They Call the Wind Awarii

Designer Jim Engh blows into Nebraska with Awarii Dunes, a stirring sandhill layout just minutes from the Interstate, hotels and downtown Kearney.

“You’re not going to write about the windmill, are you?” Jim Engh asks as we walk the first fairway of Awarii Dunes Golf Club in central Nebraska. The “Elgin Wonder,” a symbol of the land’s agricultural heritage, stands in the right rough, its vaned wheel limp and bowed. “You tell people there’s a windmill on a hole,” Project Manager Mitch Scarborough jokes, “they’ll want to know which one has the clown’s mouth.”

Let the quips come. The windmill is legit. Axtell, the town in which the course is officially located, calls itself “the Windmill City” (more than 125 stood here at the dawn of the 20th century), and Awarii is the Pawnee word for “wind blown,” although on this March day, the gusts that defined yesterday’s tour have dwindled to the occasional zephyr.

Furthermore, there’s nothing even remotely clownish or tricked up about this rolling, rollicking dunes layout less than five miles south of the Kearney exit off I-80.

The only mildly crazy thing is that such a course exists amid such apparently flat terrain. As opposed to the dramatically undulating, “golf holes everywhere” sandhills region that spawned courses like Sand Hills and Dismal River, the topography near Kearney, although still part of the sandhills (thousands of sandhill cranes arrive here every spring, after all), inspires little more than cattle grazing and corn growing.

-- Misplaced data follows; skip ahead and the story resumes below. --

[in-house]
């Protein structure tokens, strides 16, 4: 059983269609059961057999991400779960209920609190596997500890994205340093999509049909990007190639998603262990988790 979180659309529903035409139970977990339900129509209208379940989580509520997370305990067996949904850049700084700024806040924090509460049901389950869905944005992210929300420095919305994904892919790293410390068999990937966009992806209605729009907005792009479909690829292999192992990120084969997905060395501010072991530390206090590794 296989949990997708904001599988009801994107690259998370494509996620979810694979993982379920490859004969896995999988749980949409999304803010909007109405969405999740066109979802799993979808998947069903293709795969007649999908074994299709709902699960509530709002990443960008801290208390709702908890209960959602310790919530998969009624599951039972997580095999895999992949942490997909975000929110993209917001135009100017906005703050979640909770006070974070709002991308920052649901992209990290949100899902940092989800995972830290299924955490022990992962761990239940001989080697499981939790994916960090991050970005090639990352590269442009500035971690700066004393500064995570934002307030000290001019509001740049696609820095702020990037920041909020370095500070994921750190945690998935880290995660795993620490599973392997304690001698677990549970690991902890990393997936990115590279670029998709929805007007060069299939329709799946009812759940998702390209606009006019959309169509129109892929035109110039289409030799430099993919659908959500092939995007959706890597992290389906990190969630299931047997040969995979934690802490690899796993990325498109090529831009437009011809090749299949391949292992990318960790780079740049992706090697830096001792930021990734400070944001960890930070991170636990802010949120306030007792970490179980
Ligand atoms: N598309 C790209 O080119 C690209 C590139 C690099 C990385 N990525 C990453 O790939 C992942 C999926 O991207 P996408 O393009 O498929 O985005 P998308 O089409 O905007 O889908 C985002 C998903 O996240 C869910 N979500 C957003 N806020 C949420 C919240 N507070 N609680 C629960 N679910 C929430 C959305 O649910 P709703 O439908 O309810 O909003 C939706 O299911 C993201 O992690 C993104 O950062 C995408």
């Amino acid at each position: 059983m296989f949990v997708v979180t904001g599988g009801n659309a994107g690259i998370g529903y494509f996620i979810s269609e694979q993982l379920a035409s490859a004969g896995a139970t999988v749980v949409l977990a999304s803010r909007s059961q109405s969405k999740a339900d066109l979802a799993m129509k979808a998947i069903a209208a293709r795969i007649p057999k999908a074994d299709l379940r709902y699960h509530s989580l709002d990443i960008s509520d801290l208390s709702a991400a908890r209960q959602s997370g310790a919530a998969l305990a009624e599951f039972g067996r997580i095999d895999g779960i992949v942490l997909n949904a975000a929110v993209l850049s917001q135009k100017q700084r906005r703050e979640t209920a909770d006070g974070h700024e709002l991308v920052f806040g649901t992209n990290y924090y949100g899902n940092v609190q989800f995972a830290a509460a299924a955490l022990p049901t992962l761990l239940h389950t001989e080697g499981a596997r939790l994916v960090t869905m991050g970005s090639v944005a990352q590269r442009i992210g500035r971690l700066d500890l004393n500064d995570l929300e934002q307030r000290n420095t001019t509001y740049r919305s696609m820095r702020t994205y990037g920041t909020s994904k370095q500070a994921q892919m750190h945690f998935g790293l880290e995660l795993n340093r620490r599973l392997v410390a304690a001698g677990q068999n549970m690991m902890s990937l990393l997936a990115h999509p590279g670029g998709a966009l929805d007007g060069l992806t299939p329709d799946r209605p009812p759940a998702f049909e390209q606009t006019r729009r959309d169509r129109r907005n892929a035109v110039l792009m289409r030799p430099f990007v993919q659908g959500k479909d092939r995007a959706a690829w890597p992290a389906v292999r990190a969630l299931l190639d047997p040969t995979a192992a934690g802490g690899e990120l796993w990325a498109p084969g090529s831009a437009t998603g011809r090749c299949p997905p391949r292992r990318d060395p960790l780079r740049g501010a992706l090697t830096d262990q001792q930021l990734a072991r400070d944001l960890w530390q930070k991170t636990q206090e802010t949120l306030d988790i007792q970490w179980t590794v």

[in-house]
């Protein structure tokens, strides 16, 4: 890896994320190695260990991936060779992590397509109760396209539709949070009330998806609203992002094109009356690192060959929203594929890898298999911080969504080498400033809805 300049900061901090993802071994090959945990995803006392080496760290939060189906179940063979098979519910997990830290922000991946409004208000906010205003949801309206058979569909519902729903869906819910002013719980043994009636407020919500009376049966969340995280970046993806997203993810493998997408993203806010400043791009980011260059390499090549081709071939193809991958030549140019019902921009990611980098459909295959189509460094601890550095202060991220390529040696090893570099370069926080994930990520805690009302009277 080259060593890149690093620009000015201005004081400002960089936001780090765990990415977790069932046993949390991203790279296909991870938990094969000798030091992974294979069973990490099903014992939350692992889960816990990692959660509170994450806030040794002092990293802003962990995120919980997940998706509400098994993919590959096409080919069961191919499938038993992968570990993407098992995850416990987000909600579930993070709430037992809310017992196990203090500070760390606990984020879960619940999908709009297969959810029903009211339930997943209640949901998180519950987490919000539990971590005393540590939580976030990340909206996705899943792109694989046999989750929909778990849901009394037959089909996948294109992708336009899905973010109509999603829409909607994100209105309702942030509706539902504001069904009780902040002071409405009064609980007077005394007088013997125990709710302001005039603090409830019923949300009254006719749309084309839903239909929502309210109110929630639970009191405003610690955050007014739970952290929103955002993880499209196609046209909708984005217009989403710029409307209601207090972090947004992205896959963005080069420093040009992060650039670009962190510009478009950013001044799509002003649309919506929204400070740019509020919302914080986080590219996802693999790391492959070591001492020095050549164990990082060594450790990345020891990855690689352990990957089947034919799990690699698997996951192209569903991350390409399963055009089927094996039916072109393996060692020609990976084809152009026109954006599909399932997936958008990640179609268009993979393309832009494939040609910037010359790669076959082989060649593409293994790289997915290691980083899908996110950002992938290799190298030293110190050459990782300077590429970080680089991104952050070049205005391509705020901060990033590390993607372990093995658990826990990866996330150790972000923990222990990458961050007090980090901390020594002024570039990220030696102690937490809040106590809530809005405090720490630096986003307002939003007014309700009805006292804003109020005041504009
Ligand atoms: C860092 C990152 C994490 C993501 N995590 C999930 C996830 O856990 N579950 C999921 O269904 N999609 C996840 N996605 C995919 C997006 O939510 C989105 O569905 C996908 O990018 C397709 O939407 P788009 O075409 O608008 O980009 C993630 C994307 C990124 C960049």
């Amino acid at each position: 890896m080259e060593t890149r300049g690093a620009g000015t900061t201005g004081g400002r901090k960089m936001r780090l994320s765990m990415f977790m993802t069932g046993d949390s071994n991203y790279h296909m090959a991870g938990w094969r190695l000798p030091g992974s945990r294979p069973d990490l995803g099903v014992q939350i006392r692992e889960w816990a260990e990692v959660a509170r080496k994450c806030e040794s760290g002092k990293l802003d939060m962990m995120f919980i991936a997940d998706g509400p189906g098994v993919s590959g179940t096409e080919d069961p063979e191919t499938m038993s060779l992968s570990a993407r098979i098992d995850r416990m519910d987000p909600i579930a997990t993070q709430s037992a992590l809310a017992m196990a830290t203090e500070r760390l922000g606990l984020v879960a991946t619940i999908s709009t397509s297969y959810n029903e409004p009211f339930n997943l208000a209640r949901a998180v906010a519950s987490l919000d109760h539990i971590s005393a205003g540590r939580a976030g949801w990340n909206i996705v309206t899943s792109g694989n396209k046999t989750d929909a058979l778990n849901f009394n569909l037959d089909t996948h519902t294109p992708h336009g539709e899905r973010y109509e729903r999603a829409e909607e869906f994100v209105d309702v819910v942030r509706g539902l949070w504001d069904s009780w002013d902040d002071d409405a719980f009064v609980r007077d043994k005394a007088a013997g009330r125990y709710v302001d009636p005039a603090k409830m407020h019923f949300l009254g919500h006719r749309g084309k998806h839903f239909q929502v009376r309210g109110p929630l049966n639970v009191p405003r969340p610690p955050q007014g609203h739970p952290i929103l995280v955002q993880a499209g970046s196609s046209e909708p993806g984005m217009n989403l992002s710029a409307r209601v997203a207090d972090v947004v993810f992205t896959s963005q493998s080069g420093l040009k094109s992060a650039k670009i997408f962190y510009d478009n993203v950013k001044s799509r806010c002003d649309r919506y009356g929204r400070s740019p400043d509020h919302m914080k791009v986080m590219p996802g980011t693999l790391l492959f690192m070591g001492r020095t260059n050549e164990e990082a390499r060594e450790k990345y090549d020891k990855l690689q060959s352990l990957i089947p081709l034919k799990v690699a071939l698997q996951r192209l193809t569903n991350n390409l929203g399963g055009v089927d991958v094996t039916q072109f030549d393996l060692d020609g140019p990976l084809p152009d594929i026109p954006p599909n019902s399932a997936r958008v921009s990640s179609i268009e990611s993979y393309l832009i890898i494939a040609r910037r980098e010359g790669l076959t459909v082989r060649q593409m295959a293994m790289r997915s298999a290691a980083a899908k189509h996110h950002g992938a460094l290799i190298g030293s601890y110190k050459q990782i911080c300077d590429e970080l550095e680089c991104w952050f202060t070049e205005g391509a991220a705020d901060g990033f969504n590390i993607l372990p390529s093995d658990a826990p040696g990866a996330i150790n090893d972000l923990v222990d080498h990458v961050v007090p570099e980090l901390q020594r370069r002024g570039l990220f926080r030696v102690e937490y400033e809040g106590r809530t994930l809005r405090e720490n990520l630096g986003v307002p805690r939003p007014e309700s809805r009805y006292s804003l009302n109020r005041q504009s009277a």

“The key to this place, what’s so cool about it, is you don’t see anything from the road,” says Engh. “People’s expectation from the drive in is this little course on the prairie. Then it turns into this big, dunesy course. Keeping expectations low makes people appreciate this even more.”

The first people to appreciate the golf potential of the site opened The Links at Craneview, a nine-hole Gene Bates design, in 2004. But by 2006, the bank had foreclosed and a Colorado Springs attorney named Kent Freudenberg, who had visited the site on his way back from watching his Missouri Tigers lose in Lincoln, purchased the 150-acre property for $410,000

Freudenberg later bought the adjacent 150 acres in order to build 18 holes. After flirting with having Nebraska native Mark Calcavecchia design what he’d planned on calling Nebraska National, he met Engh by accident at Four Mile Ranch Golf Course in Cañon City. The two hit it off immediately and teamed up after a visit to the site in 2008.

“Looking around at the original nine holes, I could see there was potential,” says Engh. “But I couldn’t feel it until my feet were on it—the rolls and contours. I could see there was incredible potential to let the land tell its own story. My biggest challenge was to keep my hands off it and let character of the land shine through.”

And that he did, scrapping the existing holes (which had interminable walks between them) and replacing the existing bluegrass (which was thick with thatch) with T1 bent (a “poa-resistant supergrass,” according to Engh). The existing irrigation system remained. Once they cut down the native grass, “everything just popped out.” So, rather than thin ribbons, he made the fairways wide emerald swaths that accommodated windblown shots and exposed the land’s nuances—its pockets, ripples, heaves, hollows, ridges, rises and humps. “There’s a wacky Irish quality to this land,” says Engh, who finds his muse in the links of Eire. “The ball’s going to bounce all over the place.”

That expansive unpredictability evinces itself from the opening hole—a 604-yard par five—and continues throughout the round. The huge landing areas rarely leave an even lie, and the tight lies created by the bent make tests of those 50-yard pitches. The bunkers, wooly and naturally fringed blowouts, sprout bushier eyebrows than Andy Rooney’s. Engh “barely scratched away a few fingers of grass and let the wind create them.” You’ll hit through chutes and gaps. Golfers accustomed to being served Engh’s greens-in-a-bowl will find a few, but they’ll also find plateaus, benches and even a double-green shared by holes 4 and 7 that stretches more than 40,000 square feet.